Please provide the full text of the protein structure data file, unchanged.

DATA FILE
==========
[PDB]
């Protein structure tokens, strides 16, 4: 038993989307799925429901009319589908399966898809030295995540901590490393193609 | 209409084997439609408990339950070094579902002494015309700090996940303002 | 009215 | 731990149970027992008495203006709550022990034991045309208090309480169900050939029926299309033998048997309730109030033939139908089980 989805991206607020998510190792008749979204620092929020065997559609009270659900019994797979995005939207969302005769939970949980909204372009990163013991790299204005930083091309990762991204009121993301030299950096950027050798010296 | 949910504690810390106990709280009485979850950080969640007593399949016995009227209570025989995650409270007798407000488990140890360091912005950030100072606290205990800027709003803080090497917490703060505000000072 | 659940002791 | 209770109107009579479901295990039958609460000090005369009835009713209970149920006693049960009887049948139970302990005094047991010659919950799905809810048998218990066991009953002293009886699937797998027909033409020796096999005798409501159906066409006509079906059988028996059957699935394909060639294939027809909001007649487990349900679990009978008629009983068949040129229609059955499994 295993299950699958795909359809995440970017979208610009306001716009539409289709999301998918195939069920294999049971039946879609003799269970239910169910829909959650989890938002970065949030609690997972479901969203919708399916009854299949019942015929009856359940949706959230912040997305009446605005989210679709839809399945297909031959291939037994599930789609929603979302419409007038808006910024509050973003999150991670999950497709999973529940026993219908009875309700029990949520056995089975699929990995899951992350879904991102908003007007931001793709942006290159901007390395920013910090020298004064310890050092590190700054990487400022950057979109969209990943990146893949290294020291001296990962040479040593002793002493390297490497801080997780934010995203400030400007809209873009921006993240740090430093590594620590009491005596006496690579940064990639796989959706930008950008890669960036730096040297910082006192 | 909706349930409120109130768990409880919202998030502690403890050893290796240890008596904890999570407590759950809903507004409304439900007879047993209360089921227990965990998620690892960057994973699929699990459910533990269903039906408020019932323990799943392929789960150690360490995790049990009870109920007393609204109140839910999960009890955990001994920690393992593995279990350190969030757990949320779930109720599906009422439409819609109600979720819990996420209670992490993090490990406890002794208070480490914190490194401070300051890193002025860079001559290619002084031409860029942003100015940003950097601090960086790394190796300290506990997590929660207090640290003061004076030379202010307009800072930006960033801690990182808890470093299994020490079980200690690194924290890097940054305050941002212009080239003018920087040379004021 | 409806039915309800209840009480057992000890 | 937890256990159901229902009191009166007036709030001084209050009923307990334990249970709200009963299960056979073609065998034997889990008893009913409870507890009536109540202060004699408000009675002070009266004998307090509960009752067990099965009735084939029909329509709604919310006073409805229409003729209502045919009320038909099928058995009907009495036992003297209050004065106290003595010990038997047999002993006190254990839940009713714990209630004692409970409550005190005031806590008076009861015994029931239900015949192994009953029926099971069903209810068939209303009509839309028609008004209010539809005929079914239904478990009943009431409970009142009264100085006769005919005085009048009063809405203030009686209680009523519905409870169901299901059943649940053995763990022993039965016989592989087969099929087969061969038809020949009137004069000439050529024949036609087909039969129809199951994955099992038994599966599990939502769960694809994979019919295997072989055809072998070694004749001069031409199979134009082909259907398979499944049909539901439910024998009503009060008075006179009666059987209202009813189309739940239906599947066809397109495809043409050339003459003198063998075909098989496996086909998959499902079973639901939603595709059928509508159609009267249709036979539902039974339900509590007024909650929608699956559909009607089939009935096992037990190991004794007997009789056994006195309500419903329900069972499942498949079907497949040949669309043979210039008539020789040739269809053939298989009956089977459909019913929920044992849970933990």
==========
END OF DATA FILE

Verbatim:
[PDB]
């Protein structure tokens, strides 16, 4: 038993989307799925429901009319589908399966898809030295995540901590490393193609 | 209409084997439609408990339950070094579902002494015309700090996940303002 | 009215 | 731990149970027992008495203006709550022990034991045309208090309480169900050939029926299309033998048997309730109030033939139908089980 989805991206607020998510190792008749979204620092929020065997559609009270659900019994797979995005939207969302005769939970949980909204372009990163013991790299204005930083091309990762991204009121993301030299950096950027050798010296 | 949910504690810390106990709280009485979850950080969640007593399949016995009227209570025989995650409270007798407000488990140890360091912005950030100072606290205990800027709003803080090497917490703060505000000072 | 659940002791 | 209770109107009579479901295990039958609460000090005369009835009713209970149920006693049960009887049948139970302990005094047991010659919950799905809810048998218990066991009953002293009886699937797998027909033409020796096999005798409501159906066409006509079906059988028996059957699935394909060639294939027809909001007649487990349900679990009978008629009983068949040129229609059955499994 295993299950699958795909359809995440970017979208610009306001716009539409289709999301998918195939069920294999049971039946879609003799269970239910169910829909959650989890938002970065949030609690997972479901969203919708399916009854299949019942015929009856359940949706959230912040997305009446605005989210679709839809399945297909031959291939037994599930789609929603979302419409007038808006910024509050973003999150991670999950497709999973529940026993219908009875309700029990949520056995089975699929990995899951992350879904991102908003007007931001793709942006290159901007390395920013910090020298004064310890050092590190700054990487400022950057979109969209990943990146893949290294020291001296990962040479040593002793002493390297490497801080997780934010995203400030400007809209873009921006993240740090430093590594620590009491005596006496690579940064990639796989959706930008950008890669960036730096040297910082006192 | 909706349930409120109130768990409880919202998030502690403890050893290796240890008596904890999570407590759950809903507004409304439900007879047993209360089921227990965990998620690892960057994973699929699990459910533990269903039906408020019932323990799943392929789960150690360490995790049990009870109920007393609204109140839910999960009890955990001994920690393992593995279990350190969030757990949320779930109720599906009422439409819609109600979720819990996420209670992490993090490990406890002794208070480490914190490194401070300051890193002025860079001559290619002084031409860029942003100015940003950097601090960086790394190796300290506990997590929660207090640290003061004076030379202010307009800072930006960033801690990182808890470093299994020490079980200690690194924290890097940054305050941002212009080239003018920087040379004021 | 409806039915309800209840009480057992000890 | 937890256990159901229902009191009166007036709030001084209050009923307990334990249970709200009963299960056979073609065998034997889990008893009913409870507890009536109540202060004699408000009675002070009266004998307090509960009752067990099965009735084939029909329509709604919310006073409805229409003729209502045919009320038909099928058995009907009495036992003297209050004065106290003595010990038997047999002993006190254990839940009713714990209630004692409970409550005190005031806590008076009861015994029931239900015949192994009953029926099971069903209810068939209303009509839309028609008004209010539809005929079914239904478990009943009431409970009142009264100085006769005919005085009048009063809405203030009686209680009523519905409870169901299901059943649940053995763990022993039965016989592989087969099929087969061969038809020949009137004069000439050529024949036609087909039969129809199951994955099992038994599966599990939502769960694809994979019919295997072989055809072998070694004749001069031409199979134009082909259907398979499944049909539901439910024998009503009060008075006179009666059987209202009813189309739940239906599947066809397109495809043409050339003459003198063998075909098989496996086909998959499902079973639901939603595709059928509508159609009267249709036979539902039974339900509590007024909650929608699956559909009607089939009935096992037990190991004794007997009789056994006195309500419903329900069972499942498949079907497949040949669309043979210039008539020789040739269809053939298989009956089977459909019913929920044992849970933990």